Sanctification is a work of the triune God, but is ascribed more particularly to the Holy Spirit in Scripture, Rom. 8:11; 15:16; 1 Pet. 1:2. It is particularly important in our day, with its emphasis on the necessity of approaching the study of theology anthropologically and its one-sided call to service in the kingdom of God, to stress the fact that God, and not man, is the author of sanctification. Especially in view of the Activism that is such a characteristic feature of American religious life, and which glorifies the work of man rather than the grace of God, it is necessary to stress the fact over and over again that sanctification is the fruit of justification, that the former is simply impossible without the latter, and that both are the fruits of the grace of God in the redemption of sinners. Though man is privileged to co-operate with the Spirit of God, he can do this only in virtue of the strength which the Spirit imparts to him from day to day. The spiritual development of man is not a human achievement, but a work of divine grace. Man deserves no credit whatsoever for that which he contributes to it instrumentally. In so far as sanctification takes place in the subconscious life, it is effected by the immediate operation of the Holy Spirit. But as a work in the conscious life of believers it is wrought, by several means, which the Holy Spirit employs.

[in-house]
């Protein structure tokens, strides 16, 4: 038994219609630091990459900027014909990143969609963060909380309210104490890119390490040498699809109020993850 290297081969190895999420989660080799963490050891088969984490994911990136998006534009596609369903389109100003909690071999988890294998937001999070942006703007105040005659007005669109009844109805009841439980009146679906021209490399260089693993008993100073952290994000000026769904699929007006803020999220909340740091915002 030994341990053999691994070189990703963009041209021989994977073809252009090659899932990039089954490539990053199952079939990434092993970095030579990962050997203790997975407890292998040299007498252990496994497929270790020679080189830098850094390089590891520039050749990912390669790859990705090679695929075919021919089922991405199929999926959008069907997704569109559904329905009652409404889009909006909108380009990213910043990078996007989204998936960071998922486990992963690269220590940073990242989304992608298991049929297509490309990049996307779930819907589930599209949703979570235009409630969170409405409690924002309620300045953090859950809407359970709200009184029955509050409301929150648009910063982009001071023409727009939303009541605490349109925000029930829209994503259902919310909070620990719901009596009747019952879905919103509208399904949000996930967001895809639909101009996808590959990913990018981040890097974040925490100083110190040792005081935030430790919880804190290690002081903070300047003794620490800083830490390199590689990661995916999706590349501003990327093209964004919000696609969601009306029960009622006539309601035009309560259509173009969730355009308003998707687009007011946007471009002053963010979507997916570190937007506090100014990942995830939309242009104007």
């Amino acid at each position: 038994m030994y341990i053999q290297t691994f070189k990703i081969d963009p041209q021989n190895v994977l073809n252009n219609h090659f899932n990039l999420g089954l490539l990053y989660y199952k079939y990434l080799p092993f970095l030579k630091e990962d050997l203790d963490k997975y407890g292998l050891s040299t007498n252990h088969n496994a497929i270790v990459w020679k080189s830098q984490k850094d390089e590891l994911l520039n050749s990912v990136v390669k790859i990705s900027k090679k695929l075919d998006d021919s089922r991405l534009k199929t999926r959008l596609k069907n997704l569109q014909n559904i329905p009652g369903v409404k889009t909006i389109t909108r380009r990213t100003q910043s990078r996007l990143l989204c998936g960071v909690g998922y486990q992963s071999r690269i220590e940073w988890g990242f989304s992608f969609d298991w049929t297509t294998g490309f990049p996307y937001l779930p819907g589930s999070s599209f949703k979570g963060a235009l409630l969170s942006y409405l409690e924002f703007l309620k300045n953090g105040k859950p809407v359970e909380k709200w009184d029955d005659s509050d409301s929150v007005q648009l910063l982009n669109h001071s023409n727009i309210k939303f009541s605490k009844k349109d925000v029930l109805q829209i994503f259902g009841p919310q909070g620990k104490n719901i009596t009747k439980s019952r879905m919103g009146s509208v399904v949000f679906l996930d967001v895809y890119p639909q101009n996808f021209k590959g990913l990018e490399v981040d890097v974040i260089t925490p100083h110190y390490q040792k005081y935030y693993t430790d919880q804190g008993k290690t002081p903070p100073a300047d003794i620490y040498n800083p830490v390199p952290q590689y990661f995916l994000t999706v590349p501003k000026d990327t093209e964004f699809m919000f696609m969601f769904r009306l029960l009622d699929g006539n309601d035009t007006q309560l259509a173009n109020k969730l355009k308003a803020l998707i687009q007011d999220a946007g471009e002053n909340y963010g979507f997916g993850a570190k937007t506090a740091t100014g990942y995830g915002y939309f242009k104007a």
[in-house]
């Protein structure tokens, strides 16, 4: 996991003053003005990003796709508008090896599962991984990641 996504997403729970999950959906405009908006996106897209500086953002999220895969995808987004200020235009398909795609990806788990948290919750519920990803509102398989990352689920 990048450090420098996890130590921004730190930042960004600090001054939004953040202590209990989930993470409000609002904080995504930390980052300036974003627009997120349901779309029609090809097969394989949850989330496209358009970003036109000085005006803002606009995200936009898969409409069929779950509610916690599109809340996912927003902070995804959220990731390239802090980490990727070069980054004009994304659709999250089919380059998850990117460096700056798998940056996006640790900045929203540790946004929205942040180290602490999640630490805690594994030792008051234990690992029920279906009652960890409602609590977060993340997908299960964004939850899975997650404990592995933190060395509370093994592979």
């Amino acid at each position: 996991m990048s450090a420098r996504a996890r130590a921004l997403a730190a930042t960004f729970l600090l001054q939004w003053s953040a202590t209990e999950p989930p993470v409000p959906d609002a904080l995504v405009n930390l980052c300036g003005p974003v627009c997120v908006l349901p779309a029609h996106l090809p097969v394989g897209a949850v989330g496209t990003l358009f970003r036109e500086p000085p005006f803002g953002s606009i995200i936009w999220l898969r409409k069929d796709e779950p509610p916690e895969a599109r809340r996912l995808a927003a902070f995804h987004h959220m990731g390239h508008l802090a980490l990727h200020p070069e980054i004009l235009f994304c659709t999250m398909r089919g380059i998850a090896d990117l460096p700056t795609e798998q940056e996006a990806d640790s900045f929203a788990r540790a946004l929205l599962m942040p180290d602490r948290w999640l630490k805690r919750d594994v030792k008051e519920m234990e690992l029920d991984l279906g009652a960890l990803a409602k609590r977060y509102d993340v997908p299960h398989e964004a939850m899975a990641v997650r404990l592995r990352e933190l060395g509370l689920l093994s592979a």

Louis Berkhof, Systematic Theology (Grand Rapids: Eerdmans, 1932), 535.